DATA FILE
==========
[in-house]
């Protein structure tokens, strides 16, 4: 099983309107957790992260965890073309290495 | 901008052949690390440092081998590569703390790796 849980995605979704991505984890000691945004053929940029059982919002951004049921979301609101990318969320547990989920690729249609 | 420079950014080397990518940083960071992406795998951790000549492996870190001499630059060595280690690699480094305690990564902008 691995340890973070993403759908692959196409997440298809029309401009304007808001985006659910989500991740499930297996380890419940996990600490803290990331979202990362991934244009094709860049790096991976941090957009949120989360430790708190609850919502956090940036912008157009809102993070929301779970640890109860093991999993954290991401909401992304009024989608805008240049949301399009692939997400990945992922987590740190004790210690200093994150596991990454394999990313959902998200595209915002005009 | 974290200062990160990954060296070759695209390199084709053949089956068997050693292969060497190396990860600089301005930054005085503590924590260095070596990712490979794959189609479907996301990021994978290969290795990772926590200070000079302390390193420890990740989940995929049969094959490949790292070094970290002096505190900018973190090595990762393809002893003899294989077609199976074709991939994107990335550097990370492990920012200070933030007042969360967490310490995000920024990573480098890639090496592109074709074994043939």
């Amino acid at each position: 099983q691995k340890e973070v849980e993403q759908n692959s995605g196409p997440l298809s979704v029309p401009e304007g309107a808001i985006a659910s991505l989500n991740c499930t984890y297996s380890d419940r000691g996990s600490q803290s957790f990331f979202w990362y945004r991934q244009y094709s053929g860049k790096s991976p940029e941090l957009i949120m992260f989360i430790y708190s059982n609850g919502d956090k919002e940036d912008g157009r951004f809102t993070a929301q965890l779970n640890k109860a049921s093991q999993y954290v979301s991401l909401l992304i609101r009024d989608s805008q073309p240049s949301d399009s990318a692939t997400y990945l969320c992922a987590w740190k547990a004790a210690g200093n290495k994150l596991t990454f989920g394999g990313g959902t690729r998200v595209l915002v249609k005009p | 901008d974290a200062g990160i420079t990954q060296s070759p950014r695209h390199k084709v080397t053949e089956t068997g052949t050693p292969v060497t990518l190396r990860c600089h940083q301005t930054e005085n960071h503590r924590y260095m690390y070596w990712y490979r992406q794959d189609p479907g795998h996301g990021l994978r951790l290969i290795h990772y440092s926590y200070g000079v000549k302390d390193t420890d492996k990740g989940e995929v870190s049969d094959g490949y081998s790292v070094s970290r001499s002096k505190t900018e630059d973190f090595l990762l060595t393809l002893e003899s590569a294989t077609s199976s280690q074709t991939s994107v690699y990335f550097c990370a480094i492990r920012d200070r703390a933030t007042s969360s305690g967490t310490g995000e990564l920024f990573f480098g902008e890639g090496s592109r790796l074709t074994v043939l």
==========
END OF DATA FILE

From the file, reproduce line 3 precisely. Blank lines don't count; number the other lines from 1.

């Amino acid at each position: 099983q691995k340890e973070v849980e993403q759908n692959s995605g196409p997440l298809s979704v029309p401009e304007g309107a808001i985006a659910s991505l989500n991740c499930t984890y297996s380890d419940r000691g996990s600490q803290s957790f990331f979202w990362y945004r991934q244009y094709s053929g860049k790096s991976p940029e941090l957009i949120m992260f989360i430790y708190s059982n609850g919502d956090k919002e940036d912008g157009r951004f809102t993070a929301q965890l779970n640890k109860a049921s093991q999993y954290v979301s991401l909401l992304i609101r009024d989608s805008q073309p240049s949301d399009s990318a692939t997400y990945l969320c992922a987590w740190k547990a004790a210690g200093n290495k994150l596991t990454f989920g394999g990313g959902t690729r998200v595209l915002v249609k005009p | 901008d974290a200062g990160i420079t990954q060296s070759p950014r695209h390199k084709v080397t053949e089956t068997g052949t050693p292969v060497t990518l190396r990860c600089h940083q301005t930054e005085n960071h503590r924590y260095m690390y070596w990712y490979r992406q794959d189609p479907g795998h996301g990021l994978r951790l290969i290795h990772y440092s926590y200070g000079v000549k302390d390193t420890d492996k990740g989940e995929v870190s049969d094959g490949y081998s790292v070094s970290r001499s002096k505190t900018e630059d973190f090595l990762l060595t393809l002893e003899s590569a294989t077609s199976s280690q074709t991939s994107v690699y990335f550097c990370a480094i492990r920012d200070r703390a933030t007042s969360s305690g967490t310490g995000e990564l920024f990573f480098g902008e890639g090496s592109r790796l074709t074994v043939l």